Home and Community-Based Services

Magnolia's Story

A young female child in a white shirt and multi-colored shirt sits on the grass with her arms in front of her and her legs crossed. She has short brown hair and she is smiling. Behind her is a tree along with many red, yellow, and green leaves.

Magnolia is an energetic, bubbly five-year-old. She loves to swim, adores her brother and waves at everyone she sees. She loves being around people. Magnolia was also diagnosed before birth with Wolf-Hirschhorn Syndrome, which is a condition caused by a missing part of the 4th chromosome and affects motor and verbal skills.               

Magnolia started occupational therapy (OT) at age two. OT is a standard service to be covered through Medicaid.  In fact, for children and youth under the age 21, federal law has special protections that ensure they receive basically most any health or long-term care that they need.  The program is known as “EPSDT” – which stands for Early Periodic Screening Diagnostic and Treatment.  In Kansas it is branded as the “KanBe Healthy” program.  When Magnolia started OT four years ago, she could barely hold an object in her hand and had no grip or wrist movement.  Thanks to OT, she can now open containers, help dress herself, turn pages of books and so much more.

In August 2015, her Managed Care Organization, called Sunflower, denied Magnolia 30 minutes of OT per week, acknowledging she was making progress, but stating she was not making enough progress and that “she might not get better with more therapy.”  This was of course a ludicrous argument.  EPSDT does not state that she has to be making “enough” progress to access OT.  It simply must be medically necessary, which it clearly is.

Magnolia’s mom, Hilary, had enough of the bureaucratic run around from her MCO.  She contacted DRC for legal representation.  On October 1, 2105, DRC attorneys filed a request for an administrative hearing to seek to overturn Sunflower’s decision.  DRC asserted that this denial violated federal law and that the OT was medically necessary. On May 30, 2016, the decision was reversed, and Sunflower was ordered to approve the requested OT services!

Magnolia continues to make huge strides because of the OT she is receiving.  According to her mom, “She amazes us every single day! She is doing more at the age of 5 than I ever thought possible for her whole life! I truly see so much independence in her future because of OT.” 

Mom & DRC Team up to Change Policy and Save Lives

Black and white image of a woman with short hair. She is smiling and looking up. She is wearing a long sleeved shirt and a zip up vest.

Brooke Seager contacted the Disability Rights Center (DRC) of Kansas in 2004 because her daughter, Jessica, faced a health care crisis that threatened her health, independence, and even her life. Jessica is a person with epilepsy and a neurological disability that requires her to use an electronic device called a VNS (Vagus Nerve Stimulator) to prevent debilitating seizures and to allow her to live a life of dignity, respect, and independence. The VNS device is similar to a heart pacemaker in size and electronically stimulates the vagus nerve to prevent seizures. The vagus nerve is derived from the Latin word meaning “wandering.” Thus, the vagus nerve wanders from the brain stem through organs in the neck, thorax and abdomen.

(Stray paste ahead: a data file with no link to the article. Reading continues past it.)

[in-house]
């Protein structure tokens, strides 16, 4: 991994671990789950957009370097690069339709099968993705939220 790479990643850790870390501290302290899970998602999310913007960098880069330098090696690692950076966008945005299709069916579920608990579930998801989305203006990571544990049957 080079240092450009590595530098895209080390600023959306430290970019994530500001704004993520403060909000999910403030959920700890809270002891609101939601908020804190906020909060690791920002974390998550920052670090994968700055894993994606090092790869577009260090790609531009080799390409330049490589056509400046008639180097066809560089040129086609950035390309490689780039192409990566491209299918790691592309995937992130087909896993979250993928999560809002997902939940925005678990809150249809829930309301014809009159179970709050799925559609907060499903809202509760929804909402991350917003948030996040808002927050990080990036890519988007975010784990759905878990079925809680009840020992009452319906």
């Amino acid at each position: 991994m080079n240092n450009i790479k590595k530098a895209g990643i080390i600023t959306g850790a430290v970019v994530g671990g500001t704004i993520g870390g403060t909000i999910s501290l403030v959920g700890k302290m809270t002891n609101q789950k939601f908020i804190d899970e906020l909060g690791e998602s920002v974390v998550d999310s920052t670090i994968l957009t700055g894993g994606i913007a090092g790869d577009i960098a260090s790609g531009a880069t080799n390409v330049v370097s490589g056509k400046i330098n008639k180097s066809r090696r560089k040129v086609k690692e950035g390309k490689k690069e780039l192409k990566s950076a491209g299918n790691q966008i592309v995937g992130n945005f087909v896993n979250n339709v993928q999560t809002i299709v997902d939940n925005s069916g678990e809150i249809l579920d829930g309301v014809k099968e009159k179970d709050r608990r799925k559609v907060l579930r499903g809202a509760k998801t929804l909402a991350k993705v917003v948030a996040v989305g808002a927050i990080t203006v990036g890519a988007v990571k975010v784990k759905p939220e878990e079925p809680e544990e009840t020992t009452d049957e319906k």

When Jessica was under the age of 21 the Kansas Medicaid program paid for the VNS implant through the Early and Periodic Screening, Diagnostic, and Treatment (EPSDT) program, known in Kansas as Kan Be Healthy. EPSDT is a powerful part of the federal Medicaid law that requires the state to fund all necessary services for children and youth under 21. However, by the time Jessica was over the age of 21 she needed the batteries in her VNS unit replaced. Kansas Medicaid claimed that by policy it did not provide VNS treatment for adults over age 21. So, Kansas Medicaid refused to replace the batteries for the same unit it purchased and paid to surgically install just a few years earlier.

DRC believed this was terrible policy that lacked common sense. Most Medicaid programs in other states as well as private insurance programs cover this VNS treatment for persons of all ages. Without the replacement of these batteries, Jessica’s debilitating seizures would be uncontrollable and severely impact her daily functioning and quality of life.

Jessica’s mother, Brooke, came to DRC for help. Together they worked to educate the public and policy makers about this misguided policy. During hearings on the Medicaid budget in the Kansas Legislature, Brooke and DRC educated members of the House Social Services Budget Committee about the unreasonableness and idiocy of a policy that funds VNS implantation, but won’t replace the battery.